Phenethylamine and Amphetamine
Phenethylamine (phenyl-ethyl-amine): A phenyl ring, connected to an amine by an ethyl chain.
Phenethylamine is present in our nervous system, and is also the backbone of many psychoactive compounds including the neurotransmitters dopamine and norepinephrine and psychedelic compounds investigated by Shulgin in PiHKAL. It is sold as a nutritional supplement with stimulant effects as it acts as releaser of norepinephrine and dopamine in the brain, but is largely inactive due to extensive first-pass metabolism when taken orally ensuring very little passes the blood-brain barrier.
Amphetamine (alpha-methyl-phenethylamine): Phenethylamine methylated at the alpha carbon, the carbon closest to the functional amine group.
Amphetamine was first synthesized in 1887 by Lazăr Edeleanu as part of a series of compounds related to the herbal stimulant ephedrine. It rapidly increases the concentrations of dopamine, serotonin, and norepinephrine in the brain and has powerful motivating and euphoric effects. It has been used since its discovery to increase concentration and alertness, including World War II where British troops alone used 72 million amphetamine pills and today where Adderall is prescribed to children and adults diagnosed with ADHD.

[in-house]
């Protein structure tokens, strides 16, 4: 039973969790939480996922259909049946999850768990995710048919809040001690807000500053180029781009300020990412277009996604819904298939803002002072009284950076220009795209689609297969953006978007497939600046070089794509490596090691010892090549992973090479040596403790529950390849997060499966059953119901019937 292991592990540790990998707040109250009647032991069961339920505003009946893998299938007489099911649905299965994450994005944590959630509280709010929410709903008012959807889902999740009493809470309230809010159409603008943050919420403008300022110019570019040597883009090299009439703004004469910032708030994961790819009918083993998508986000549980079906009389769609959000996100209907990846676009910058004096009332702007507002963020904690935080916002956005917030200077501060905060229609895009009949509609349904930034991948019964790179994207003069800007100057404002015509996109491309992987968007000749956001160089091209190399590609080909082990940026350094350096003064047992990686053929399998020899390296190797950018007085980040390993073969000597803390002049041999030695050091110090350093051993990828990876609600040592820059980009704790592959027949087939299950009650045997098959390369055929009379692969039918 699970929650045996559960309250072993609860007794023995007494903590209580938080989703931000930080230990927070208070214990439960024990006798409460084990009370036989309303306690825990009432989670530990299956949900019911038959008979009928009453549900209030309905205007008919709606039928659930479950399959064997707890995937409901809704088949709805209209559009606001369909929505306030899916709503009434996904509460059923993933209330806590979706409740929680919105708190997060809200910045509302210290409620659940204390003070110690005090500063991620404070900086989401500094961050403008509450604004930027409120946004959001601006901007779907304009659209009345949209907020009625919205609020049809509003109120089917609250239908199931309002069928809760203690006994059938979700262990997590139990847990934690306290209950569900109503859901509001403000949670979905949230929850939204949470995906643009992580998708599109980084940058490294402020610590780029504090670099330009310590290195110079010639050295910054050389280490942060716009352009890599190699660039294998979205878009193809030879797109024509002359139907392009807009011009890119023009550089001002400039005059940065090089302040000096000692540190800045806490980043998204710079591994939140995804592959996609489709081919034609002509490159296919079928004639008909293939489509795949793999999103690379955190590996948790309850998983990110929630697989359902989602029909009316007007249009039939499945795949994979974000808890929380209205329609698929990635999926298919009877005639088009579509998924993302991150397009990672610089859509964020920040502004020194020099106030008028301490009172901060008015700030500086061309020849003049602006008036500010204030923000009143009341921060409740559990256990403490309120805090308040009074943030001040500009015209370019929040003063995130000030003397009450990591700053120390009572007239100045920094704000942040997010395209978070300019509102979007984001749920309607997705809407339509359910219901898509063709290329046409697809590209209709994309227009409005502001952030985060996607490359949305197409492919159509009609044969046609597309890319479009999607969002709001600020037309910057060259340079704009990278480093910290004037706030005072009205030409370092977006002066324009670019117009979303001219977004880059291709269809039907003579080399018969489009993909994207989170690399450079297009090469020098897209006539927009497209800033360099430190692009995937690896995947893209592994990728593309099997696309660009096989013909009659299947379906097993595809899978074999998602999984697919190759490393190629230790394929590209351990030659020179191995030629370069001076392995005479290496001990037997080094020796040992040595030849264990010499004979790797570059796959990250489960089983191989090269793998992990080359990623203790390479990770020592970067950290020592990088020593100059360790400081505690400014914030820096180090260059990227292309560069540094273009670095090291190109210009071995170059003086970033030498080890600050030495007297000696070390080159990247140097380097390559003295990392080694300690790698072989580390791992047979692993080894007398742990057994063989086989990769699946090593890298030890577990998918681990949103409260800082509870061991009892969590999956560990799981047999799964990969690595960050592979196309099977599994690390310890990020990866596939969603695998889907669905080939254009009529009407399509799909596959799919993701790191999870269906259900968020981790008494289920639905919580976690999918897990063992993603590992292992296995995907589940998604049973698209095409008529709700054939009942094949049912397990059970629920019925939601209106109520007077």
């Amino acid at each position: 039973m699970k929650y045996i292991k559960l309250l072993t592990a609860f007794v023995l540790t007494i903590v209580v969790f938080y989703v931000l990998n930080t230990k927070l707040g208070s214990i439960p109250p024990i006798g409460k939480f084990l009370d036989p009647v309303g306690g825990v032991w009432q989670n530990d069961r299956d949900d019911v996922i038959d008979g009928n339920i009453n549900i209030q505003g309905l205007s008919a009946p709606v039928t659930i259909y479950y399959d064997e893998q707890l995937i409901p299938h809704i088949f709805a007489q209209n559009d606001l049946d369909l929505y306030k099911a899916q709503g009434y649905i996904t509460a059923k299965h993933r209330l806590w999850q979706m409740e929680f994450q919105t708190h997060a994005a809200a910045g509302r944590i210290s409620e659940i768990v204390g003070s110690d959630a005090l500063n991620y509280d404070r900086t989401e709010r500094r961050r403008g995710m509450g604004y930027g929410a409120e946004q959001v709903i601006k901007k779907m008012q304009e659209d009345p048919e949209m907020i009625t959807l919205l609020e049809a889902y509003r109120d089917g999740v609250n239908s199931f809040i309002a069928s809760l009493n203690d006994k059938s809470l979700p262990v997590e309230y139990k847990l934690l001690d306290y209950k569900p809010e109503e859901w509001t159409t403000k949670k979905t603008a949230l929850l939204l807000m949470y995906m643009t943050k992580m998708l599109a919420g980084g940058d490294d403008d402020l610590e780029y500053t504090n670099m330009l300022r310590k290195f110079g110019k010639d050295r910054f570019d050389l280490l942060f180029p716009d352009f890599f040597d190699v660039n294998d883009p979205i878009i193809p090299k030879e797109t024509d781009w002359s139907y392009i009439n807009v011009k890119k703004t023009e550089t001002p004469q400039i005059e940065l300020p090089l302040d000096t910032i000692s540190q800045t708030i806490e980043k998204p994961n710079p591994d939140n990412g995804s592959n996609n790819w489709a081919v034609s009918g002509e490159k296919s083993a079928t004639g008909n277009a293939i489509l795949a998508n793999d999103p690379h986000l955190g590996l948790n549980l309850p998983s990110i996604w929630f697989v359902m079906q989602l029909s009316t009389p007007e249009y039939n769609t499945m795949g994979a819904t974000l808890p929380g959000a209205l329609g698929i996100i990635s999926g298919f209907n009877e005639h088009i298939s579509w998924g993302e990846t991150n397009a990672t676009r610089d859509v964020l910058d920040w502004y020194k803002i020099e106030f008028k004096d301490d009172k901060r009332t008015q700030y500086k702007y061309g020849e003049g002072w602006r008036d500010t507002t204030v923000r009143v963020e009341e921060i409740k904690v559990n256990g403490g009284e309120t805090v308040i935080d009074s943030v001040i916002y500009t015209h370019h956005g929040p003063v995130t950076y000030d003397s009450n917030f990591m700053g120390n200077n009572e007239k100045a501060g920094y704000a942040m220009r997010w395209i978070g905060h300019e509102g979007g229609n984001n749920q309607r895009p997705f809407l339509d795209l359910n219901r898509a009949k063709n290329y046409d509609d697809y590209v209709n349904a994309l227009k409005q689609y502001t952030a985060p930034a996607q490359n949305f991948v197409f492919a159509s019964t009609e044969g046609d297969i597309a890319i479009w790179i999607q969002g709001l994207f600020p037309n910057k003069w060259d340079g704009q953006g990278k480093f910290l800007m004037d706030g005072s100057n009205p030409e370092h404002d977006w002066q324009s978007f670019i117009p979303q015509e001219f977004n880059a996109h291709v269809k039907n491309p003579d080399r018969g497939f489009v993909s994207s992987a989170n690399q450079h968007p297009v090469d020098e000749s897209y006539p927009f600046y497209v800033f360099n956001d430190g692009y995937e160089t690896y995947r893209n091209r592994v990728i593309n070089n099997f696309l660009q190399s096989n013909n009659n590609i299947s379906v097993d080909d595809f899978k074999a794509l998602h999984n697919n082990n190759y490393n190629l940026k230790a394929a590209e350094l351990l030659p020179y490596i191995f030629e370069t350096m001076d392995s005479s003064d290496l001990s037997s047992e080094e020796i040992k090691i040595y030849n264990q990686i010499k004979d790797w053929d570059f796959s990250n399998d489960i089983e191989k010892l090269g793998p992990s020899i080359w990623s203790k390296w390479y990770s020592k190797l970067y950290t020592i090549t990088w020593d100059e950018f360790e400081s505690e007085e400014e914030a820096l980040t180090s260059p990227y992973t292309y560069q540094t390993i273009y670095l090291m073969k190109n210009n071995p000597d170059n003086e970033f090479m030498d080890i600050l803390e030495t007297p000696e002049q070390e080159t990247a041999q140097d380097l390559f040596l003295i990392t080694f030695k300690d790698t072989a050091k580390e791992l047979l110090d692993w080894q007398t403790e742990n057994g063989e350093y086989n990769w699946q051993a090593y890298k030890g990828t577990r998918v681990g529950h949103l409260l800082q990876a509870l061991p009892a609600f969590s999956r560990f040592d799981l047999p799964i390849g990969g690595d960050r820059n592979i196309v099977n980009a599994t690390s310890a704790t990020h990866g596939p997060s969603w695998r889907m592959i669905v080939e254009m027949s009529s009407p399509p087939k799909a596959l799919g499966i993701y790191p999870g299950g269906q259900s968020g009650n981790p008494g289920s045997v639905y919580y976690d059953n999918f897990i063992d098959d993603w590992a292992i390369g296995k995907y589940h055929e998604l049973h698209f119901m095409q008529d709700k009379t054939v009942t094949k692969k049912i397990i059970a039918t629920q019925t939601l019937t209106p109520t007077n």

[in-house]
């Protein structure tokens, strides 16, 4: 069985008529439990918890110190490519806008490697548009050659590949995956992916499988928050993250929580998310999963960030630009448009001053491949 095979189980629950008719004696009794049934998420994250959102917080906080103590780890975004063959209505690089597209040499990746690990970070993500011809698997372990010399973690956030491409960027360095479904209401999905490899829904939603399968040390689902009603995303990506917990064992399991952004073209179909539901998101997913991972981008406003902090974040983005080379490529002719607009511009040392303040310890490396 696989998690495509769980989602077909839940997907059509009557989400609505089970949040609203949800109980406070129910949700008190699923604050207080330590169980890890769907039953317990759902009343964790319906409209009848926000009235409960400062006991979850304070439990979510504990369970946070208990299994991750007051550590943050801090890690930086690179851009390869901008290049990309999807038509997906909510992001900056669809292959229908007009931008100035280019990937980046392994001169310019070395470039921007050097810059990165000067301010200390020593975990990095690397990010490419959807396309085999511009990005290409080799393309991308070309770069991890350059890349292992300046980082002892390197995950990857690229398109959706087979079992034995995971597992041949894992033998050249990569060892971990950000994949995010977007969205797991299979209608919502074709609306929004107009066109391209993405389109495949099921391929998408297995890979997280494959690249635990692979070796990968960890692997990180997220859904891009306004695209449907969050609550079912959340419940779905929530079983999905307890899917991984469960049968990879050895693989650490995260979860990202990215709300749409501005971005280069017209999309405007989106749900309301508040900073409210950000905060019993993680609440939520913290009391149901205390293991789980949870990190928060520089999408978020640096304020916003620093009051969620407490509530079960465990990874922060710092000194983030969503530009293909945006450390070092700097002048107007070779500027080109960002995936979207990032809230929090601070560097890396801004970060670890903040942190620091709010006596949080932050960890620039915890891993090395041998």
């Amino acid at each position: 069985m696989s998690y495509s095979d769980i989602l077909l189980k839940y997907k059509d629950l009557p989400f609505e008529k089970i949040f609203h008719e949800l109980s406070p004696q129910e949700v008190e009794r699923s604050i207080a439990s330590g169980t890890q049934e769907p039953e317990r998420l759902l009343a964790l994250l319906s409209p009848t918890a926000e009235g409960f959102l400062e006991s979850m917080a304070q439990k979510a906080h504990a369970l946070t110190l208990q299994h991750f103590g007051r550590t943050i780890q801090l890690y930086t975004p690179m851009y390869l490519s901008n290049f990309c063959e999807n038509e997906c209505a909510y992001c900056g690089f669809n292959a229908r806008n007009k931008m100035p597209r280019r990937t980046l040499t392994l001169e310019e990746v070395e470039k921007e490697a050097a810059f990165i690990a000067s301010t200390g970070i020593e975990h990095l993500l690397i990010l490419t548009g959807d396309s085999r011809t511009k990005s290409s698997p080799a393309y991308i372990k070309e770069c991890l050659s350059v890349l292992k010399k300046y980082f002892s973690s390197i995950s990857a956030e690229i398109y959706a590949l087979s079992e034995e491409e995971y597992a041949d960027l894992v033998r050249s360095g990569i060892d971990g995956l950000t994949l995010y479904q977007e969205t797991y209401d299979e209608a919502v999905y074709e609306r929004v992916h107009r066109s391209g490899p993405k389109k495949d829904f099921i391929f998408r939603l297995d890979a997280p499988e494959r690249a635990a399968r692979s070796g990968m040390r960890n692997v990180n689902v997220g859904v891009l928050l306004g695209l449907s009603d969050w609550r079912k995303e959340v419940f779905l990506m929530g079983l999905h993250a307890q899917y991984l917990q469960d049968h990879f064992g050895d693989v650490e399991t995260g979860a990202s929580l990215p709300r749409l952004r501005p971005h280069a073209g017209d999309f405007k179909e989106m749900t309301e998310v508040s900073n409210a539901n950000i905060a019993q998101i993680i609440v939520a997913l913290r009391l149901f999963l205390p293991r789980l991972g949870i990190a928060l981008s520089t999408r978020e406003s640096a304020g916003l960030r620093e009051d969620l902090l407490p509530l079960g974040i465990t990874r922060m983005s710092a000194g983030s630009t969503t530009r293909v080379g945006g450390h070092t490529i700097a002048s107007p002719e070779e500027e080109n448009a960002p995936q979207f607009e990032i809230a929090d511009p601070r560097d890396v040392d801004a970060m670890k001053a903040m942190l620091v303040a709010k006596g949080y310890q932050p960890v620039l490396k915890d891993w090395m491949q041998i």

Why is the line representing the methyl group wiggly instead of straight like you may be used to? Well, there are two possible stereoisomers of amphetamine that can be visualized more easily in 3D.
We can think of these as right and left handed versions – while they look identical at a glance, if we investigate their structure we cannot make them line up with each other no matter how much we rotate them around. We can think of the wiggly line as a methyl group coming out of, or going into, the page depending on the stereoisomer.